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Probation brought back under public control after part-privatisation ‘disaster’

The Justice Secretary Robert Buckland confirmed the plans on Thursday after the idea was announced in May last year.

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Justice Secretary Robert Buckland speaking in the House of Commons on reforms to probation services in England and Wales (House of Commons/PA)

Justice Secretary Robert Buckland speaking in the House of Commons on reforms to probation services in England and Wales (House of Commons/PA)

Justice Secretary Robert Buckland speaking in the House of Commons on reforms to probation services in England and Wales (House of Commons/PA)

Supervision of all offenders on licence and serving community sentences in England and Wales will be brought back entirely under public control after “fundamental flaws” in part-privatising the probation system.

The public National Probation Service (NPS) will take over management of low and medium-risk cases, which are currently handled by private providers, from June next year.

Under the existing system, high-risk individuals are supervised by the NPS, with all other work assigned to community rehabilitation companies (CRCs).

The Justice Secretary Robert Buckland confirmed the plans on Thursday after the idea was announced in May last year.

He also revealed plans to allow the private firms to bid for contracts to run behaviour programmes and unpaid work schemes for criminals under the new system have been scrapped, meaning the probation service will be completely renationalised.

Speaking in the Commons, he said it was “essential that we continue to deliver changes to how offenders are supervised by June of next year as planned” but that disruption caused by the coronavirus made part of the plans “considerably more complex”.

Mr Buckland said: “Under those revised plans, we will end the competitive process for probation delivery partners.

“The delivery of unpaid-work and behavioural-change programmes will be instead brought under control of the NPS alongside offender supervision when current CRC contracts end in June of next year.

“This will give us a critical measure of control, resilience and flexibility with these services that we would not have had were they delivered under 12 contracts with a number of organisations.

“We can reassure the judiciary and the public that whatever lies ahead, offenders serving community sentences will be punished and make their reparation to society and that programmes to address their behaviour will be delivered.”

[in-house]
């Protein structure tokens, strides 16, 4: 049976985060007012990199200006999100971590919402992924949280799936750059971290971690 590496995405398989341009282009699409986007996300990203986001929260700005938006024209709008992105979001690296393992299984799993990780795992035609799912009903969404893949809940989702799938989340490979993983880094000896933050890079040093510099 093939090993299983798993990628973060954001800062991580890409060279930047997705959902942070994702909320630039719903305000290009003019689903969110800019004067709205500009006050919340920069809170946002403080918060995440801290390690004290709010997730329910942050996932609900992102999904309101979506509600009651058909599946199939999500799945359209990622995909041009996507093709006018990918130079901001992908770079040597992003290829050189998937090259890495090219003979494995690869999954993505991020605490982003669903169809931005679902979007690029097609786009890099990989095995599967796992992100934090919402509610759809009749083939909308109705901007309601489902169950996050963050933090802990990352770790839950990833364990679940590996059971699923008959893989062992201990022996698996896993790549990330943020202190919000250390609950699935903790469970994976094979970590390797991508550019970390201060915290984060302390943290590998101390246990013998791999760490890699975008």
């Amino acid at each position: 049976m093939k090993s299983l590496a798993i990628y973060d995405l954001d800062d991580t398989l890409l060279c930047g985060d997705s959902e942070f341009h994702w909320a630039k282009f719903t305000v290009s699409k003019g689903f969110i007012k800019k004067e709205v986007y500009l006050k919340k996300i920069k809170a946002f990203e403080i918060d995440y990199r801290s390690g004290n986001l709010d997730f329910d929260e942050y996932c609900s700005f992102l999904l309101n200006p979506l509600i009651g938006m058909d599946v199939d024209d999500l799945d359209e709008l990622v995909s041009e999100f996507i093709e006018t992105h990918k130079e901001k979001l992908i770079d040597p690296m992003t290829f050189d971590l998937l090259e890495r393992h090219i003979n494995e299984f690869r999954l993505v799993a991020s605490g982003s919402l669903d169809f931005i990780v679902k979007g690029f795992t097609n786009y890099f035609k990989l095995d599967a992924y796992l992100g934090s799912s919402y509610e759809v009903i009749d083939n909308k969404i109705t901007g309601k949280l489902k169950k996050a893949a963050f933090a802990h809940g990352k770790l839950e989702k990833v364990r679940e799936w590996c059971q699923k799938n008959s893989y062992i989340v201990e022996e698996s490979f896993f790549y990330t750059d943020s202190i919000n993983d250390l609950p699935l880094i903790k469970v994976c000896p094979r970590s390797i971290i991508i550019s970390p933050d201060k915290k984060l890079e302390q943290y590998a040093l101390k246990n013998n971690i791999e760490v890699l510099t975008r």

Probation services supervise more than a quarter-of-a-million offenders in England and Wales, including inmates preparing to leave jail, ex-prisoners living in the community and people serving community or suspended sentences.

Under a programme known as Transforming Rehabilitation, 35 probation trusts were replaced in 2014 by the NPS and 21 privately-owned CRCs.

The overhaul, introduced by the then justice secretary Chris Grayling, was designed to drive down reoffending.

But the decision was dogged by controversy and heavily criticised by MPs and watchdogs.

Chief inspector of probation Justin Russell said the reforms had “severely tested” the service over the last five years and “fundamental flaws” starved CRCs of “essential funding”.

Although welcoming the announcement, he said it was not a “magic bullet” and called for the service to be properly funded, vacancies for probation officers filled and staff fully trained for the new roles, adding that “positive innovations” coming from CRCs “must not be lost”.

Profit was put before public safety, ethics were compromised and lives were lostDavid Lammy, shadow justice secretary

Labour’s shadow justice secretary David Lammy branded the decision a “U-turn” the party had been calling on for “many, many years”, adding: “The Government wants to frame these reforms as purely down to the coronavirus but we all know the truth.

“The problems are much deeper than that”, adding that the Conservatives had been warned about the “devastation” part-privatisation would cause.

He called on Mr Buckland to apologise for the shortcomings of the reforms, adding: “This Government’s attempts to cut corners through under-investment ultimately have cost so much more in the long run.

“Since the reforms, reoffending rates have climbed up to 32%.

“Profit was put before public safety, ethics were compromised and lives were lost.”

Government officials later disputed the figure, saying the rate was 28.7% and the lowest it had been for 12 years.

Responding, Mr Buckland said he took “no ideological view about what works” and said he would “follow the evidence”, adding: “And when the facts change I will change my mind and I make no apology for doing that today.”

Labour MP Andy Slaughter (Hammersmith) branded the part-privatisation an “unmitigated disaster” but Mr Buckland insisted the experience of operations in the last few years had “brought much new learning” which would be incorporated into the latest plans.

Former Conservative minister Damian Green expressed concerns about the plans, telling MPs he had seen probation services improve for his constituents over the last few years, while a previous justice minister and Tory MP Crispin Blunt said the Government was “in many ways back to square one”.

But Mr Buckland said: “This isn’t a return, a back to the future, this is a new departure.”

PA